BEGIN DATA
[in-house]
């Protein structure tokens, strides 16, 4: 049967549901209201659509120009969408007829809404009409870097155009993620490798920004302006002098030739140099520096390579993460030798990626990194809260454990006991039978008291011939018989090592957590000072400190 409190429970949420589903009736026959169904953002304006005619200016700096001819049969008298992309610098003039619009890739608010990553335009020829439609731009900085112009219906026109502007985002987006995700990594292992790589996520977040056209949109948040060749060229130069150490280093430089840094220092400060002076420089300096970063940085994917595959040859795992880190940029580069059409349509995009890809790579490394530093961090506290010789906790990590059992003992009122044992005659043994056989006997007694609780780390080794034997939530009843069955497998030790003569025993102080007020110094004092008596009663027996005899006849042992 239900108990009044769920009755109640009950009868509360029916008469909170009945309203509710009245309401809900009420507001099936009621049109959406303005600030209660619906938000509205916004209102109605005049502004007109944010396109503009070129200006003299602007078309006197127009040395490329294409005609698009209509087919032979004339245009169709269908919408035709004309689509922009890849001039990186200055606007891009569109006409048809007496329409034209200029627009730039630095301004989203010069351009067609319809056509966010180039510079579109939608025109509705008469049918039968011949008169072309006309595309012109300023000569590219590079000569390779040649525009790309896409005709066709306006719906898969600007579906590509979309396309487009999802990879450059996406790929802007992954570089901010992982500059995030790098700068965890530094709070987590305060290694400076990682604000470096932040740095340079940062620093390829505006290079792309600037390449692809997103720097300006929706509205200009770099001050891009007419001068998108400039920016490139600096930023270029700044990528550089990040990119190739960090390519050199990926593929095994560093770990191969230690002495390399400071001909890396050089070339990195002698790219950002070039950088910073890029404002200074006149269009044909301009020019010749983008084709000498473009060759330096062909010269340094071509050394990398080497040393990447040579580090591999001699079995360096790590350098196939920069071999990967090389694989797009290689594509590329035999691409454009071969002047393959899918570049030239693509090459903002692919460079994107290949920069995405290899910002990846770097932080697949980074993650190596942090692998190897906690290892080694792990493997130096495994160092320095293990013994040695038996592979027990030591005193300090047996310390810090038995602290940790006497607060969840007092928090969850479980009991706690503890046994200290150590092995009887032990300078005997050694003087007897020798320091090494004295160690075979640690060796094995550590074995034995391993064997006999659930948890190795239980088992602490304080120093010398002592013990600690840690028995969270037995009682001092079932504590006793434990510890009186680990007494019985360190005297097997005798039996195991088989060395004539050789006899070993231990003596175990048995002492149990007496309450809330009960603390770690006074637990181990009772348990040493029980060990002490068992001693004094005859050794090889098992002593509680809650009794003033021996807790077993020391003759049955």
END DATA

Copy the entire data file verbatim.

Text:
[in-house]
């Protein structure tokens, strides 16, 4: 049967549901209201659509120009969408007829809404009409870097155009993620490798920004302006002098030739140099520096390579993460030798990626990194809260454990006991039978008291011939018989090592957590000072400190 409190429970949420589903009736026959169904953002304006005619200016700096001819049969008298992309610098003039619009890739608010990553335009020829439609731009900085112009219906026109502007985002987006995700990594292992790589996520977040056209949109948040060749060229130069150490280093430089840094220092400060002076420089300096970063940085994917595959040859795992880190940029580069059409349509995009890809790579490394530093961090506290010789906790990590059992003992009122044992005659043994056989006997007694609780780390080794034997939530009843069955497998030790003569025993102080007020110094004092008596009663027996005899006849042992 239900108990009044769920009755109640009950009868509360029916008469909170009945309203509710009245309401809900009420507001099936009621049109959406303005600030209660619906938000509205916004209102109605005049502004007109944010396109503009070129200006003299602007078309006197127009040395490329294409005609698009209509087919032979004339245009169709269908919408035709004309689509922009890849001039990186200055606007891009569109006409048809007496329409034209200029627009730039630095301004989203010069351009067609319809056509966010180039510079579109939608025109509705008469049918039968011949008169072309006309595309012109300023000569590219590079000569390779040649525009790309896409005709066709306006719906898969600007579906590509979309396309487009999802990879450059996406790929802007992954570089901010992982500059995030790098700068965890530094709070987590305060290694400076990682604000470096932040740095340079940062620093390829505006290079792309600037390449692809997103720097300006929706509205200009770099001050891009007419001068998108400039920016490139600096930023270029700044990528550089990040990119190739960090390519050199990926593929095994560093770990191969230690002495390399400071001909890396050089070339990195002698790219950002070039950088910073890029404002200074006149269009044909301009020019010749983008084709000498473009060759330096062909010269340094071509050394990398080497040393990447040579580090591999001699079995360096790590350098196939920069071999990967090389694989797009290689594509590329035999691409454009071969002047393959899918570049030239693509090459903002692919460079994107290949920069995405290899910002990846770097932080697949980074993650190596942090692998190897906690290892080694792990493997130096495994160092320095293990013994040695038996592979027990030591005193300090047996310390810090038995602290940790006497607060969840007092928090969850479980009991706690503890046994200290150590092995009887032990300078005997050694003087007897020798320091090494004295160690075979640690060796094995550590074995034995391993064997006999659930948890190795239980088992602490304080120093010398002592013990600690840690028995969270037995009682001092079932504590006793434990510890009186680990007494019985360190005297097997005798039996195991088989060395004539050789006899070993231990003596175990048995002492149990007496309450809330009960603390770690006074637990181990009772348990040493029980060990002490068992001693004094005859050794090889098992002593509680809650009794003033021996807790077993020391003759049955």